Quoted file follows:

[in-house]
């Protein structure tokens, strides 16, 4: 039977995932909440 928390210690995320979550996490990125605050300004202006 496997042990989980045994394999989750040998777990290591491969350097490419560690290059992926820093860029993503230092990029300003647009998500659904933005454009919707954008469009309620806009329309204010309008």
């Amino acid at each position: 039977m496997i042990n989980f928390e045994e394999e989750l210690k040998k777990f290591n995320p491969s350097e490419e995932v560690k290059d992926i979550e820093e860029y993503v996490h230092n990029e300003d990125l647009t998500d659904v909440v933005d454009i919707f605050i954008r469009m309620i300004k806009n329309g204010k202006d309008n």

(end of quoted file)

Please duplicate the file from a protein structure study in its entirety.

[in-house]
């Protein structure tokens, strides 16, 4: 039977995932909440 928390210690995320979550996490990125605050300004202006 496997042990989980045994394999989750040998777990290591491969350097490419560690290059992926820093860029993503230092990029300003647009998500659904933005454009919707954008469009309620806009329309204010309008």
């Amino acid at each position: 039977m496997i042990n989980f928390e045994e394999e989750l210690k040998k777990f290591n995320p491969s350097e490419e995932v560690k290059d992926i979550e820093e860029y993503v996490h230092n990029e300003d990125l647009t998500d659904v909440v933005d454009i919707f605050i954008r469009m309620i300004k806009n329309g204010k202006d309008n």